Mandalay Resort Group

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Mandalay Resort Group
Former type Private
Industry Entertainment & Hospitality
Fate Merged with MGM Mirage on April 26, 2005.
Predecessor(s) None
Successor(s) MGM Mirage
Founded Las Vegas, Nevada, U.S. (October 18, 1968)
Founder(s) Jay Sarno
Defunct April 26, 2005
Headquarters Las Vegas, Nevada, U.S.

Mandalay Resort Group was a hotel-casino operator based in Las Vegas, Nevada. Its major properties included Mandalay Bay, Luxor, Excalibur and Circus Circus, as well as half of the Monte Carlo. In terms of market capitalization, it was one of the largest casino operators in the world. It was formerly known as Circus Circus Enterprises. Its stock traded on the New York Stock Exchange with the ticker symbol "MBG".

History[edit]

Former Circus Circus Enterprises Logo.

The Group was originally known as Circus Circus Enterprises and originated with Jay Sarno's 1968 opening of the Circus Circus as well as a Circus Circus in Reno, which opened in 1978. The group subsequently developed the Excalibur in 1990, the Luxor in 1993, and the Mandalay Bay in 1999 for which the group was renamed. The group was also a partner in the 1996 opening of the nearby Monte Carlo Resort and Casino.

The group entered into a joint venture in 1993 with Don Carano of Eldorado Hotel Casino in Reno to develop and build Reno's largest and tallest megaresort titled Silver Legacy. The $350 million hotel opened on July 28, 1995. Circus Circus Enterprises then turned Mandalay Resort Group held majority stake in that Reno resort. Today, now MGM Resorts International continues to hold majority ownership.

The Group incorporated as Circus Circus Enterprises (CCE) in 1974 to purchase Circus Circus from Sarno at a time when the casino was experiencing financial difficulties. The company went public in 1983 and traded on the New York Stock Exchange. The original majority owners of CCE were William Pennington, a former oil lease speculator, and William Bennett, a former furniture salesman and the manager of the The Mint Las Vegas casino. The Group's properties found success in the 1980s offering a Las Vegas experience to families subsequently experimented upon by its competitors. Its converted Circus Circus (originally developed for the upmarket) and later Excalibur properties offered gaming opportunities for adults and separate non-gambling games and theme-park-style experiences for underage visitors under the same roof. In 1995, William Bennett resigned from the Board of Directors, sold his stock in CCE, and bought the Sahara Hotel and Casino.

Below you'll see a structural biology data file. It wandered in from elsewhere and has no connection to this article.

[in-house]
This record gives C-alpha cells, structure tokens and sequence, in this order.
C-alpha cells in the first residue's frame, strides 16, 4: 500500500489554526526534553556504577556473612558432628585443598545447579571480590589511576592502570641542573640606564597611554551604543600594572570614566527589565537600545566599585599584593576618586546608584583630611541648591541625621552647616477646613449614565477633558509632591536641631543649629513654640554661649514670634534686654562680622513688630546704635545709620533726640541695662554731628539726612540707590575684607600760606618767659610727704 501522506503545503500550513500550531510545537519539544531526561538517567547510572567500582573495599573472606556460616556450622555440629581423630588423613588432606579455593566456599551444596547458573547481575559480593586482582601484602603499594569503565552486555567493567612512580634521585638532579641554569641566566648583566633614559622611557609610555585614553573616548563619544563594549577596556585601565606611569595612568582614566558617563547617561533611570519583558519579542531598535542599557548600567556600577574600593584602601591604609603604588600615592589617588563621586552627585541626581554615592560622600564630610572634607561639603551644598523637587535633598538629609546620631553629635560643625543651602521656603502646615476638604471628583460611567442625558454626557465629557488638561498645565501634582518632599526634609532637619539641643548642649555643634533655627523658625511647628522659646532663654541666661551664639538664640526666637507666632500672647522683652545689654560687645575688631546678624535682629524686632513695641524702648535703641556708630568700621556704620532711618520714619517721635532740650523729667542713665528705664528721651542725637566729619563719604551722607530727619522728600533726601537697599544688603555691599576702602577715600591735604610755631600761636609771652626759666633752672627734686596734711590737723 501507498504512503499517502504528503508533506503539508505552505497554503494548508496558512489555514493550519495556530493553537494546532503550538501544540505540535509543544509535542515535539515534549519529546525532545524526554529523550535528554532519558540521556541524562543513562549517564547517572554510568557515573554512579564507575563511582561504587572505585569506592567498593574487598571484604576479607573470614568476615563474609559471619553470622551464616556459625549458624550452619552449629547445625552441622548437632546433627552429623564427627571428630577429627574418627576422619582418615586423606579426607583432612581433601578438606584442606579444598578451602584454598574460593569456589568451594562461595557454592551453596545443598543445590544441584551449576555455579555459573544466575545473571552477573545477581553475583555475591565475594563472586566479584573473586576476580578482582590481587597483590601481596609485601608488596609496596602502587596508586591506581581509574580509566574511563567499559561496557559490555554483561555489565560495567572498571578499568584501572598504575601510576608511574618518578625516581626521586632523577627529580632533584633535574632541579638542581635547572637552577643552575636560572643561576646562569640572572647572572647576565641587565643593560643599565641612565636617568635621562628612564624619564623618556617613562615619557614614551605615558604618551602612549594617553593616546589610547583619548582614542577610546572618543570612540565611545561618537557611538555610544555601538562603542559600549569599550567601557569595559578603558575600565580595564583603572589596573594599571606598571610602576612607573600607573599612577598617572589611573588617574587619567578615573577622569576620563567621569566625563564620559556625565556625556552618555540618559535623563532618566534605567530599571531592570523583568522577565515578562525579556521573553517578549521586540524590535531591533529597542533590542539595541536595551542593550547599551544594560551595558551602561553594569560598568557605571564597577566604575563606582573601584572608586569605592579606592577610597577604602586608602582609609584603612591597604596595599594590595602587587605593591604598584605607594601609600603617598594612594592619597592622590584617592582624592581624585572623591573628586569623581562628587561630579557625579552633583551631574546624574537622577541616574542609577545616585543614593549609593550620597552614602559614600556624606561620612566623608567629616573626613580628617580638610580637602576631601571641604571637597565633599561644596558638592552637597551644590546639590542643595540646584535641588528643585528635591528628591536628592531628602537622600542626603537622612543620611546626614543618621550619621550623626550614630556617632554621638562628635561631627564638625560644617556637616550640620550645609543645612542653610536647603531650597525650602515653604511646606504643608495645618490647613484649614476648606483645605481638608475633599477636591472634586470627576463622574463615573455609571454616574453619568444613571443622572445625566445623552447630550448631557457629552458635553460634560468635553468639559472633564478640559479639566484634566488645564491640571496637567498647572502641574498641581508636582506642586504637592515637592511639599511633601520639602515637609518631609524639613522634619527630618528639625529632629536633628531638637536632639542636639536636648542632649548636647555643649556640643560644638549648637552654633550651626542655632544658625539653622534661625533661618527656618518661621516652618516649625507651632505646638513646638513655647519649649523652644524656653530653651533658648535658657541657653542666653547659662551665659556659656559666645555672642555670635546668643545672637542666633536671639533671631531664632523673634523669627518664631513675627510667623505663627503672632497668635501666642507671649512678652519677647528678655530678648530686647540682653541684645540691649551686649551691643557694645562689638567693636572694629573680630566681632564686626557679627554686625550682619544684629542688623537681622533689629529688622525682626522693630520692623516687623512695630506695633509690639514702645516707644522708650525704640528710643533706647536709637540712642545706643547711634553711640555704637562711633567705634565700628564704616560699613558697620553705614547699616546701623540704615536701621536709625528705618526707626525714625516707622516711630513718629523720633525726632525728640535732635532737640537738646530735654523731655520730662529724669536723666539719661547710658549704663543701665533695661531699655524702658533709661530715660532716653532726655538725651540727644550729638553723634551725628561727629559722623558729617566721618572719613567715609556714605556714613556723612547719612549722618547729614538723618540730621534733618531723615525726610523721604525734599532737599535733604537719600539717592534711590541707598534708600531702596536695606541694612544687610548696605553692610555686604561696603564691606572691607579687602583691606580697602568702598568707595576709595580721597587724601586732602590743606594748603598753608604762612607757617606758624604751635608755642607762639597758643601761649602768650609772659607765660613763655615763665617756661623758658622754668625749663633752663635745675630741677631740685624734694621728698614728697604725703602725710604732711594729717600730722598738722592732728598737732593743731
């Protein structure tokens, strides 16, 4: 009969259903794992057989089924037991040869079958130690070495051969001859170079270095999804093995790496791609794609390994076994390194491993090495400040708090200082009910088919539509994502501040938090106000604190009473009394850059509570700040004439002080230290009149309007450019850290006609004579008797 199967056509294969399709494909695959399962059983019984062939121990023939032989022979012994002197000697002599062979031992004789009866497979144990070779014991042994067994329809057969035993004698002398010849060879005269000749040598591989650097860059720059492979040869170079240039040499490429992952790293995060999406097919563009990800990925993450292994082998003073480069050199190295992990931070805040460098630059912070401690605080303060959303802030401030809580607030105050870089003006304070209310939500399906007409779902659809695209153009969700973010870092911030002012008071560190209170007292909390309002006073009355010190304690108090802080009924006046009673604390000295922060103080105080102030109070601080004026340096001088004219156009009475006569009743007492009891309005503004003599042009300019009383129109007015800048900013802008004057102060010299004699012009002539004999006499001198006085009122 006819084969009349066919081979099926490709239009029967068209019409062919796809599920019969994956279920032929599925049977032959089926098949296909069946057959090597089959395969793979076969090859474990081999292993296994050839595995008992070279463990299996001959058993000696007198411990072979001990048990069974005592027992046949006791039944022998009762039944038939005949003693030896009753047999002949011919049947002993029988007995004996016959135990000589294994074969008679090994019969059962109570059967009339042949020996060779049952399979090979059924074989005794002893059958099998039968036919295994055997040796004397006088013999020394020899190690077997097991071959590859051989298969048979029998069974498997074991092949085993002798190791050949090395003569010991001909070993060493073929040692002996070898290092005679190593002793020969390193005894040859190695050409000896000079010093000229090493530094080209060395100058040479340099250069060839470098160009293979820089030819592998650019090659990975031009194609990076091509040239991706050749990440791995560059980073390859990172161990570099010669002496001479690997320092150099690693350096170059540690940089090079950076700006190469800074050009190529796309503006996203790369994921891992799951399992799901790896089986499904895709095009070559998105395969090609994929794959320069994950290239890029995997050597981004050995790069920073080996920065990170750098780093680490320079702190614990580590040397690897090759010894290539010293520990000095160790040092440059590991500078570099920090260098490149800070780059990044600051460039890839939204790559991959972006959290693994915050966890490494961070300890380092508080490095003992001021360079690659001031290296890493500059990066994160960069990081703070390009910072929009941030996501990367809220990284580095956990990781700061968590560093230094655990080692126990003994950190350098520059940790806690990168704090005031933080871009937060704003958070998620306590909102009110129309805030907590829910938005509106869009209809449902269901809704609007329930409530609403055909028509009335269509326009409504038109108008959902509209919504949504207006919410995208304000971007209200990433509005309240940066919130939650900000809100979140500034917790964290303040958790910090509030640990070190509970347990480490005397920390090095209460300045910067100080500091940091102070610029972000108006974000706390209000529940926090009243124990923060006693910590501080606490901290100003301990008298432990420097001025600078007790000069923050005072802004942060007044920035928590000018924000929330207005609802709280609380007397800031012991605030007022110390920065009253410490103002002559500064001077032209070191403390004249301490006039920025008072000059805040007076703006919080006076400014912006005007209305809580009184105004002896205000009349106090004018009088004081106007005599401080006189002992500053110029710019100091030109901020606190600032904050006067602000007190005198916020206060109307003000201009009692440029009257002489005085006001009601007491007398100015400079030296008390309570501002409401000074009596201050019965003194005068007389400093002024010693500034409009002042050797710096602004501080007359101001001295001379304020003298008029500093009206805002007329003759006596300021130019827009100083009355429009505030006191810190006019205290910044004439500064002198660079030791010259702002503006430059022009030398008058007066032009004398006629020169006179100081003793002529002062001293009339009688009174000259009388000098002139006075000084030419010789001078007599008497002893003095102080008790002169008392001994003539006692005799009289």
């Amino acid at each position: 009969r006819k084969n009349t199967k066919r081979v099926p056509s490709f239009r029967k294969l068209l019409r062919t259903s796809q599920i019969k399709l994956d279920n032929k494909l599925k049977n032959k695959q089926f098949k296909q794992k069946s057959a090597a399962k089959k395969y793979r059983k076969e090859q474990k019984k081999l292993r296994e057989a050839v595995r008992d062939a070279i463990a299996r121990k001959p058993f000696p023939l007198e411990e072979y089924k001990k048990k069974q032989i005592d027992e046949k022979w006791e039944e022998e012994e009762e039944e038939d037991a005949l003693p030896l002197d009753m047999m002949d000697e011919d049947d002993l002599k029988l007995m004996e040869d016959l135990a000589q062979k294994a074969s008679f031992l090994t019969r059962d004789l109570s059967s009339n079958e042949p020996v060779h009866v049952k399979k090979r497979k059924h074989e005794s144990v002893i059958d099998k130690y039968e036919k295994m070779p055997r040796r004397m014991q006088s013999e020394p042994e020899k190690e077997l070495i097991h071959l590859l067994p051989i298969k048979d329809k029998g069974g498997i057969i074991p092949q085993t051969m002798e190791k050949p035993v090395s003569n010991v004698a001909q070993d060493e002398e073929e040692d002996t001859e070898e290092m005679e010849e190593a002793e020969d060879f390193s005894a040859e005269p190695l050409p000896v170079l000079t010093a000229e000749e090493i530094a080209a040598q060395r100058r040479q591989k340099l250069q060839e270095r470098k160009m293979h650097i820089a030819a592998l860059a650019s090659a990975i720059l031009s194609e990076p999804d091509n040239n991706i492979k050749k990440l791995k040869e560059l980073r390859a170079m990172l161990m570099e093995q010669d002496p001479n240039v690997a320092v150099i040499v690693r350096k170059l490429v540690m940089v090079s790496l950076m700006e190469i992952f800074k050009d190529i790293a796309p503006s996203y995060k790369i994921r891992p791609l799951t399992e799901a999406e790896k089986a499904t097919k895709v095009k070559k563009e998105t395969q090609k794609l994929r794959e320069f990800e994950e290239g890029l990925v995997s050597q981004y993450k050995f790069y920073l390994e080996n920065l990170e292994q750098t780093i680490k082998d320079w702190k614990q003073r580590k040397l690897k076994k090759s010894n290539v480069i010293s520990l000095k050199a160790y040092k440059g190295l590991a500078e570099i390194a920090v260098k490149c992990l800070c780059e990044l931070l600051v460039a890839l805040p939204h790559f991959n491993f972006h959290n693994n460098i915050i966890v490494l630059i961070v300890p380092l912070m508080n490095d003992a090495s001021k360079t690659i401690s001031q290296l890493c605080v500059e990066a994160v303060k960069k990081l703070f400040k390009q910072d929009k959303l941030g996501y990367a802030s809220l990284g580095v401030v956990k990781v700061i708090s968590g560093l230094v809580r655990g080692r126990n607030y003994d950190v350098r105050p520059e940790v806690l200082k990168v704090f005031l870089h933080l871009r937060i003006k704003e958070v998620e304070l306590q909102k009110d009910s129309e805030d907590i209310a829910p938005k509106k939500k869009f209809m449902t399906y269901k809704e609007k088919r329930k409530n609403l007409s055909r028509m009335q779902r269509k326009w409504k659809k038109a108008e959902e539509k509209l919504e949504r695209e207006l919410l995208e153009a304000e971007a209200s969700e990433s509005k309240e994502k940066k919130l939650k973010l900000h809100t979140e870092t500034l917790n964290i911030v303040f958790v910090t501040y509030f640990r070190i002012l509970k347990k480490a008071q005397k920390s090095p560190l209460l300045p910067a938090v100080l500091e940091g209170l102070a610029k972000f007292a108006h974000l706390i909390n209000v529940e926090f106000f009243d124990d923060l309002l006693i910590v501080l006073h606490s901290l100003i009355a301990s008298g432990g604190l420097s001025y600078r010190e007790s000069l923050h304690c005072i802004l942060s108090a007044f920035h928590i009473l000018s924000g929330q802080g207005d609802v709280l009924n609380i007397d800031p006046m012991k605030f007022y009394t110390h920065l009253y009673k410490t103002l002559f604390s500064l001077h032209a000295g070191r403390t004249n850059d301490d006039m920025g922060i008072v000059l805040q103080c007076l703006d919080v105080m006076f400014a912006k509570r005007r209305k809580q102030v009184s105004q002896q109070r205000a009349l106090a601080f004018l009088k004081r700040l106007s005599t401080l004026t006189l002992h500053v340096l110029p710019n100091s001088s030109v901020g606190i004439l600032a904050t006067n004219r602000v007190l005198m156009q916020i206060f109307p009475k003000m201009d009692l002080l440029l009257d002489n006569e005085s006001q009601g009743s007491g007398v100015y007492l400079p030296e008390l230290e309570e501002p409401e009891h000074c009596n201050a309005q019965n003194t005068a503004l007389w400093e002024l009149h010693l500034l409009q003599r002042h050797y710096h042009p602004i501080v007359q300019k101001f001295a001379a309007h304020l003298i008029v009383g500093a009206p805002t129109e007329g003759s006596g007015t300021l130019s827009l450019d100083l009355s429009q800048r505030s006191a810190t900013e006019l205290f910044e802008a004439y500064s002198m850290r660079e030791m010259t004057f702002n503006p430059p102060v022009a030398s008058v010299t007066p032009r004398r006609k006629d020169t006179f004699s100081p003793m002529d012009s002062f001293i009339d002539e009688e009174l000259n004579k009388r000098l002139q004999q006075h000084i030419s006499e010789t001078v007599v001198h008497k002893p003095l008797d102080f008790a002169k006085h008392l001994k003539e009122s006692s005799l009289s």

On March 20, 1995, Circus Circus Enterprises announced that it had agreed to acquire Gold Strike Resorts, a closely held budget casino owner and operator, in a deal valued at more than $600 million.[1] At the time of the acquisition Jean, Nevada based Gold Strike Resorts owned the Gold Strike Hotel and Gambling Hall, Nevada Landing Hotel and Casino, and Railroad Pass Hotel and Casino.[2]

On June 4, 2004, one of Mandalay Resort Group's largest competitors, MGM Mirage, announced a bid to acquire it for $68 per share plus assumption of debt. The stock closed at $60.27 per share on June 4. Although the proposal was announced after the close of trading on June 4, the volume of trading in Mandalay Resort Group stock on that day was quadruple the normal, with the stock closing at $60.27 per share. The ensuing negotiations between the two companies included at one point an announcement that the Mandalay board was rejecting the offer because of antitrust concerns. On June 15, 2004, however, both companies' boards approved a revised offer of $71 per share. The agreement called for MGM Mirage to pay $4.8 billion and to assume $2.5 billion in debt. The transaction was completed on April 26, 2005 for $7.9 billion.

Hotels and casinos when acquired by MGM Mirage[edit]

References[edit]

  1. ^ JONES, KATHRYN (1995-03-21). "COMPANY NEWS; Circus Circus Agrees to Buy Gold Strike, Casino Owner". New York Times. Retrieved 2007-07-31. 
  2. ^ "Circus Circus to acquire Gold Strike". Corporate Growth Report Weekly. 1995-06-05. Retrieved 2007-07-31. [dead link]

External links[edit]